This topic is probably of little interest to non-boaters. Indeed, it isn’t even of much interest to boaters on most of the lakes of the world. However, for our boaters — bingo.
The topic is the rip.
not the topic at hand: A rip current is a strong, narrow current of water which moves directly away from the shore, cutting through the lines of breaking waves like a river running out to sea.
If one does a web search on the word, rip, what comes up are discussions of rip currents (see side box). This is NOT what is being discussed here. Curiously, the meaning I want is closer to the dictionary’s: “a stretch of … rough water … caused by the meeting of currents.” But, even this falls short of the physics (as a dictionary’s proffered explanations often do). The rough water of the rip results when waves must adjust to an increasing counter current.
Boaters on the ocean refer to this problem as “wind against tide” and discuss ways to minimize the difficulties. But, while significant, theirs is merely a particular example of the problem of waves adapting to an increasing counter current.
OK, what has any of this have to do with Kootenay Lake? Well, we have rips. Further, I have been in a small boat that has been tossed around in a rip. Here is how it is usually manifested on Kootenay Lake, and in particular on the West Arm (although I have seen it on the Main Lake).
Producing a Rip: Longer water waves travel at a greater speed. If the waves move into a region with a strong counter current, they are abruptly travelling too fast for the flow. So, wavelength decreases to match the new situation. To conserve energy, amplitude increases. The locally rough water is called a rip. So, a rip results when waves must adjust to a region with a lower wave speed.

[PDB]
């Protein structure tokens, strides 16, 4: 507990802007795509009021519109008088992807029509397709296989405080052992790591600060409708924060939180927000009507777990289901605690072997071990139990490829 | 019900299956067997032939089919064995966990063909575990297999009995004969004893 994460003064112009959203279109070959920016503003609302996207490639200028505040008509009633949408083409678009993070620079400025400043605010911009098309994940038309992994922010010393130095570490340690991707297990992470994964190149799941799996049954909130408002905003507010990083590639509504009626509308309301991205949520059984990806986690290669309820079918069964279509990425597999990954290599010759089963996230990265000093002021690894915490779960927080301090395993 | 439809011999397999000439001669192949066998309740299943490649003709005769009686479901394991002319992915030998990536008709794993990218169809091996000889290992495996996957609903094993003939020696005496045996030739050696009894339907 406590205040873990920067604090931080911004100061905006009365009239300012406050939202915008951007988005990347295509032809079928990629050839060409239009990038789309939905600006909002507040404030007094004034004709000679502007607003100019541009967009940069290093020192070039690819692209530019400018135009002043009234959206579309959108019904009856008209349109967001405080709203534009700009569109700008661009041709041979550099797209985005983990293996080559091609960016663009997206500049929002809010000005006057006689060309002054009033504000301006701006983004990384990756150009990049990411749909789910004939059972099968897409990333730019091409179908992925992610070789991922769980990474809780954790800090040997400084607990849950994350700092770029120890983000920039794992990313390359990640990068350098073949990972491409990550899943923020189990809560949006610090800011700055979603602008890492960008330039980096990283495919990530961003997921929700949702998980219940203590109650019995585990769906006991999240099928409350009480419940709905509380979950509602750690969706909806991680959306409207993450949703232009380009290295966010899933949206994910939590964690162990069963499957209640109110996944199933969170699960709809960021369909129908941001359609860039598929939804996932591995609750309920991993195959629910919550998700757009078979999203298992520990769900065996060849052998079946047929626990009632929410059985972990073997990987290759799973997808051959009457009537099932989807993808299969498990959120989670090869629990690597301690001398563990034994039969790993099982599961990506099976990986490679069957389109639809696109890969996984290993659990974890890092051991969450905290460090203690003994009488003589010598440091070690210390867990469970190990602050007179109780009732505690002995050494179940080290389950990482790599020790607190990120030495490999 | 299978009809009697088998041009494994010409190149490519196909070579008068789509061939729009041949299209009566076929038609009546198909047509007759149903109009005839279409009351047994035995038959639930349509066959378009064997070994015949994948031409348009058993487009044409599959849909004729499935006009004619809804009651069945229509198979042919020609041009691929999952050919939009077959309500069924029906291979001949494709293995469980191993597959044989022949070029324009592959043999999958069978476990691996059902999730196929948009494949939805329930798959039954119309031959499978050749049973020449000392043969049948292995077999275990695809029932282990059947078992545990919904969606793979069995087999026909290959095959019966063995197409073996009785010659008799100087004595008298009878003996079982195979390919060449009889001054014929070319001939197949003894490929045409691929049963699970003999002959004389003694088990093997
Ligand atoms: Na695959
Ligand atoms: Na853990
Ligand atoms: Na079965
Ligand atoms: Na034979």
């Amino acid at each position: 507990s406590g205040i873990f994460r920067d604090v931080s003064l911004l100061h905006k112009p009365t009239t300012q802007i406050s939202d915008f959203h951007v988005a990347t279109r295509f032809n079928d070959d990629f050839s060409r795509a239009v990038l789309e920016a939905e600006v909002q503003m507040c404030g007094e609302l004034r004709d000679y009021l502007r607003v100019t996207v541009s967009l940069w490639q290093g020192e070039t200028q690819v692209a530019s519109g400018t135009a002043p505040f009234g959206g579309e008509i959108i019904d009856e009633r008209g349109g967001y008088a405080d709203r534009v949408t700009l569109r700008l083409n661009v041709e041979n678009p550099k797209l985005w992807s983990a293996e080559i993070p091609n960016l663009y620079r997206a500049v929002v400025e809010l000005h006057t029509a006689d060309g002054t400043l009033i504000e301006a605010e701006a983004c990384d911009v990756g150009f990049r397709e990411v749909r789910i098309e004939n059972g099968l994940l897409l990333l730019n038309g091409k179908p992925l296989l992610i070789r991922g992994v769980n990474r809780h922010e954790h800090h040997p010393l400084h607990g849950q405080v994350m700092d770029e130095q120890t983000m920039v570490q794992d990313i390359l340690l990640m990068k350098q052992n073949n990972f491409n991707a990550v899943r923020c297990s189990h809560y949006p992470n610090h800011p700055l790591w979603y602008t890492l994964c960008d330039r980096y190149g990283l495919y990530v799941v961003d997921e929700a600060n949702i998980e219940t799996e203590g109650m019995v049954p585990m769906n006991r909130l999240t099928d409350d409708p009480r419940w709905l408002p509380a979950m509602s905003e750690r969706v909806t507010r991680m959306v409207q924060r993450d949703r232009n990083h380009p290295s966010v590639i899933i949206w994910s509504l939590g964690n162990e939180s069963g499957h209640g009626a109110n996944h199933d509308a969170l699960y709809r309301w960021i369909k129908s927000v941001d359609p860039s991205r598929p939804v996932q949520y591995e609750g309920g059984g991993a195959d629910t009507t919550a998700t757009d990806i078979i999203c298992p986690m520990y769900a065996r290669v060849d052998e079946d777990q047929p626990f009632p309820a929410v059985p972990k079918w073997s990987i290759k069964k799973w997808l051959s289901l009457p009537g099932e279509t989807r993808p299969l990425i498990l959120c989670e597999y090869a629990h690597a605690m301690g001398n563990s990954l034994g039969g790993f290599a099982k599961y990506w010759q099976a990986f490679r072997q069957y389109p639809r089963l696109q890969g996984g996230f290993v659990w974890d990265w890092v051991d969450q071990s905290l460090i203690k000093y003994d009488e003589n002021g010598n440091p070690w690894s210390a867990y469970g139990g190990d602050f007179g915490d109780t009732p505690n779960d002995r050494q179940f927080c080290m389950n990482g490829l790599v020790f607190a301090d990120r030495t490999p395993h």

The West Arm of Kootenay Lake is divided into lakelets by narrows (which are, in turn, caused by peninsulas resulting from creek deltas). Now, consider a west wind causing gentle waves to travel eastward across a lakelet, but against the weak flow of water. The waves soon move into the adjacent narrows where now the stronger flow is opposite to the wave propagation. The result is that wavelength shortens, amplitude increases, and many waves break as whitecaps. Produced is a region of rough water: the rip.
This is a stretch of water on the west side of the Harrop narrows. In the lakelet to the west, the waves are gentle, but as the waves enter the fast flowing water of the narrows, a rip is produced.
It is rather difficult to get a contextual picture of a rip: one that shows both the calmer inflow to the west and the turbulent entrance region. This is a view looking west through the nine-mile narrows. Beyond the dolphin is the rip. Beyond that is the gentler surface of the lakelet.
I mentioned earlier that I had seen a rip on the Main Lake. How can that be when there are no narrows to locally increase a flow against the wind? Well, the rip was seen at the north end of the Lake where the Duncan River entered. Southerly wind-driven waves were flowing towards the estuary. When the waves encountered the rapid outflow of the river, they had to adapt to the counter current and a rip was produced.
It was noted earlier that: “a rip results when waves must adjust to a region with a lower wave speed.” The situations described are not the only ones that produce this. When I said earlier that “Longer water waves travel at a greater speed“, I was describing waves in deep water. In shallow water, wave speed is proportional to the square root of the water depth. So, as waves flow up a sloping shore, they are constantly adjusting to a region with a lower wave speed. And, of course, we regularly see waves breaking along a sloping beach. However, at the shore, such waves do not get called a rip — yet, it is the same phenomenon, but one so familiar that it is no longer noticed.
Finally, I have seen a rip in the shallow water over a submerged sand point. In those shallows the lower wave speed prompted incoming waves to adjust and become chaotic.